"Welcome! My name is Pierrick Gajewski, tour guide for Amazon. We are pleased to welcome you to the Saran distribution center near Orléans, one of the oldest Amazon sites in France, opened in 2007." Pierrick, 28, who has a BAC +5 in tourism, arrived at Amazon in October 2015. It was a "little job,” he took while waiting to find a job more in line with his level of study. "I was trained in various positions, such as order picking and carton packing, before becoming a trainer myself. Afterwards, I also led a small team as a supervisor. When I saw the ad to be an Amazon tour guide, I thought about it,” he recalls. “In a way, I realized I could return to my training in tourism by introducing Amazon to visitors.”
Amazon's gates have never really been closed, but before the beginning of the year, public visits were less frequent and far from being as common as they are today. Since January, the Saran center opens its doors twice a day to anyone over the age of six who wishes to look behind the scenes at Amazon. Retired people, schools, associations, young curious—all kinds of people express interest in the backstage of Amazon. And Pierrick always adapts the visit and his speech to his audience. "Visits start at 10am and 2pm," he explains. The groups consist of 20 people. In other words, we receive an average of 40 visitors per day, since the launch of the expanded tours. I like contact, I need to talk and exchange. That's why I appreciate this opportunity to explain the different steps of the order management process."
The visit route follows the logical process of an order: receipt of goods, placing items in stock, picking, packing and shipping. Every day, several dozen trucks transport the products from the manufacturer to the sorting center. They are received and then saved and placed in stock before being arranged in the aisles according to the size of the product (not according to its category) so as to optimize the management of the space. A computer system manages the orders and distributes the products to be picked up from the shelves, taking into account several criteria, including optimizing the route so that employees walk as little as possible, organizing items by size, etc. The picker receives the list of products to take directly to his scanner as well as the exact locations to find products on the shelves so there is no time wasted in searching for things. Scanned and stored on a cart, the products are then gathered in an area before being shipped.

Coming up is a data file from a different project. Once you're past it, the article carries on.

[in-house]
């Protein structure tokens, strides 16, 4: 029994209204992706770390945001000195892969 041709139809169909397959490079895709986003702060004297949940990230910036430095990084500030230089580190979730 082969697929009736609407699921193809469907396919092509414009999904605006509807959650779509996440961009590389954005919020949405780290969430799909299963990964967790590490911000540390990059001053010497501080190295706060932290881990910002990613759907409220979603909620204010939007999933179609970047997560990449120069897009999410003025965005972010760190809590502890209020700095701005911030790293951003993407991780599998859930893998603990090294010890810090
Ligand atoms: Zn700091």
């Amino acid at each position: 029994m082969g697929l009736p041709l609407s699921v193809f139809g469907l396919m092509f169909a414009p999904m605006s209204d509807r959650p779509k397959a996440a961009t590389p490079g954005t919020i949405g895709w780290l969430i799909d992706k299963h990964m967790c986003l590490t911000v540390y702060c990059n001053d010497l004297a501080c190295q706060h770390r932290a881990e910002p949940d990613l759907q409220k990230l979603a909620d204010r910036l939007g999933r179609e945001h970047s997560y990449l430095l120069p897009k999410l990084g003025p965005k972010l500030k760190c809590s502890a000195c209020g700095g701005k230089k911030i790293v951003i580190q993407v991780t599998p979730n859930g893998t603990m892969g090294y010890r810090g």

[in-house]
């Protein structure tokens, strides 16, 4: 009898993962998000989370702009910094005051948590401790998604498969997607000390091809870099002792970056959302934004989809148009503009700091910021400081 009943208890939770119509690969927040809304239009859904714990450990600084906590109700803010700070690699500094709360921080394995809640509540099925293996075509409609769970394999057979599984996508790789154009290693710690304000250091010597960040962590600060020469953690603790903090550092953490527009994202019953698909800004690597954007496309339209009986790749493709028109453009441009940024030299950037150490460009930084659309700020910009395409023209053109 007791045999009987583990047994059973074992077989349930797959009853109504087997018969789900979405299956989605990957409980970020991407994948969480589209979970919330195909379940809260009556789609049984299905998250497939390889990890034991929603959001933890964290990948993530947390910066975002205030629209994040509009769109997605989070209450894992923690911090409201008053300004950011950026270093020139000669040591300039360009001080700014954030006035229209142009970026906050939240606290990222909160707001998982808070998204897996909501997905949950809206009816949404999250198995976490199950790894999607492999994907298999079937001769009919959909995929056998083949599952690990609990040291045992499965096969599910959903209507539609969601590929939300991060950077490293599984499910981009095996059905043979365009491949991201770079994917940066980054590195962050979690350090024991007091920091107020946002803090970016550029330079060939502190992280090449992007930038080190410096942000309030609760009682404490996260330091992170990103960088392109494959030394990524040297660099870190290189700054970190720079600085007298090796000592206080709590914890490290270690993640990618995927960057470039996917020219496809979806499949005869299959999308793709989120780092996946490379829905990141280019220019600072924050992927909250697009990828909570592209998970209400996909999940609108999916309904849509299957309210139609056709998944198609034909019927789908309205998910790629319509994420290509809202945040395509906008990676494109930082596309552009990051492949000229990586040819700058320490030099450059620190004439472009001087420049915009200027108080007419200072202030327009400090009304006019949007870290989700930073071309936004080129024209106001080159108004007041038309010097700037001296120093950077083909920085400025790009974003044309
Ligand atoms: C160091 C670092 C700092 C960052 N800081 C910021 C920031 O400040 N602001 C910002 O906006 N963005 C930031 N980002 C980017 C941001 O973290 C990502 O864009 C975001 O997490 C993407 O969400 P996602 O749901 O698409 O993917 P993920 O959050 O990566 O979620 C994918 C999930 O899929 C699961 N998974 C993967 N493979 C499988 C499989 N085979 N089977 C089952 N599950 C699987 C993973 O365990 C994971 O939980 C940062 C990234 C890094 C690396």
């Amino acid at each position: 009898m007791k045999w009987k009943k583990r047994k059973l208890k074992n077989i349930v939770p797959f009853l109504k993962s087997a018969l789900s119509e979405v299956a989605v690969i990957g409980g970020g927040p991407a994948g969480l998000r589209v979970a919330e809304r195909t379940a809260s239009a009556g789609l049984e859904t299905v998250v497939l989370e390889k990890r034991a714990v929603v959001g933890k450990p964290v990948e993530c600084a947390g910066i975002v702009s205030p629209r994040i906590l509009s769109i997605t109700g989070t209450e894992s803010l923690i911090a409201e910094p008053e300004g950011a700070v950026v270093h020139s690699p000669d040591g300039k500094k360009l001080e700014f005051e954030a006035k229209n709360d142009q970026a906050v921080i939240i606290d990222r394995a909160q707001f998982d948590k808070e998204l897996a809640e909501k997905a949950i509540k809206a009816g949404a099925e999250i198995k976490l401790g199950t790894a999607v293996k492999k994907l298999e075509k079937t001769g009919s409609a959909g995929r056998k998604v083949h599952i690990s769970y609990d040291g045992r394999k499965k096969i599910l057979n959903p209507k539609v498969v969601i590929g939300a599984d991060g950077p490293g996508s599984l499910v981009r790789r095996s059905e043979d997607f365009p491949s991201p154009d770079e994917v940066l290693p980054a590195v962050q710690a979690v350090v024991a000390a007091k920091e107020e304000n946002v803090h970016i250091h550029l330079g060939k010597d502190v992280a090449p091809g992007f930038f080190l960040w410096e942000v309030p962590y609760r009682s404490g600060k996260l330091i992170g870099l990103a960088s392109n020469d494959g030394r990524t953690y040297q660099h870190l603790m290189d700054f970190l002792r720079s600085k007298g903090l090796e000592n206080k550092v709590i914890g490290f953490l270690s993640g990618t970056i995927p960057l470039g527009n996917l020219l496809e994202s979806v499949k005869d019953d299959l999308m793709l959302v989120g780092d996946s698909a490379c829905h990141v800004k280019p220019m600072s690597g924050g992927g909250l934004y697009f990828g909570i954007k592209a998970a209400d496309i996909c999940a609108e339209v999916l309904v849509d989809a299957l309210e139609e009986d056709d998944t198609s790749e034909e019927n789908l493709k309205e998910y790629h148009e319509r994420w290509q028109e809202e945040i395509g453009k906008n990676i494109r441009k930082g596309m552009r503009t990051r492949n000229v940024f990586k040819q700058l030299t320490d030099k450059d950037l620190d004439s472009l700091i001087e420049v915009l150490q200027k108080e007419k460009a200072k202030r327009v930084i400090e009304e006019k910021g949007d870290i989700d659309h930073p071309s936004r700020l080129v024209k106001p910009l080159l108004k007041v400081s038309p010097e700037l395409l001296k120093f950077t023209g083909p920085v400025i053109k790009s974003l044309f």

"At Amazon, a large majority of jobs are done manually by trained operators at each position. However, they receive constant help from computers, as seen with the scanner. This help is also present on the packing station, for example: according to the order, the software tells the operator which type of box to choose, the length of the tape needed, etc.,” Pierrick specifies. “At each step, I take the time to explain why we do things that way and, of course, I answer all the questions that people ask. These visits are also an opportunity to correct misperceptions and to discuss preconceived ideas about Amazon. Our goal is to enable people who really want to understand our warehouses to see what is happening. And, possibly, to make them want to come work with us.”
Amazon has opened in Saran, Lille and Amiens. Do not hesitate and take advantage of a guided tour to learn everything behind-the-scenes at Amazon... It's free, just register on our website.
Did you know ?
- Amazon has five distribution centers in France: Saran (Loiret), Montélimar (Drôme), Sevrey (Saône et Loire), Lauwin-Planque (North) and Boves (Somme). Two others are under construction in Brétigny-sur-Orge (Essonne).
- The first open center in France, Saran is one of the largest: 70,000 m², the equivalent of 12 football fields. The Boves and Lauwin-Planque sites have since surpassed the size of the Saran site with respectively 107,000 m² and 90,000 m².
- You can identify the warehouses by an abbreviation, according to the nearest international airport: LYS for Sevrey, MRS for Montélimar, ORY for Saran, LIL for Lauwin-Planque and BVA for Boves.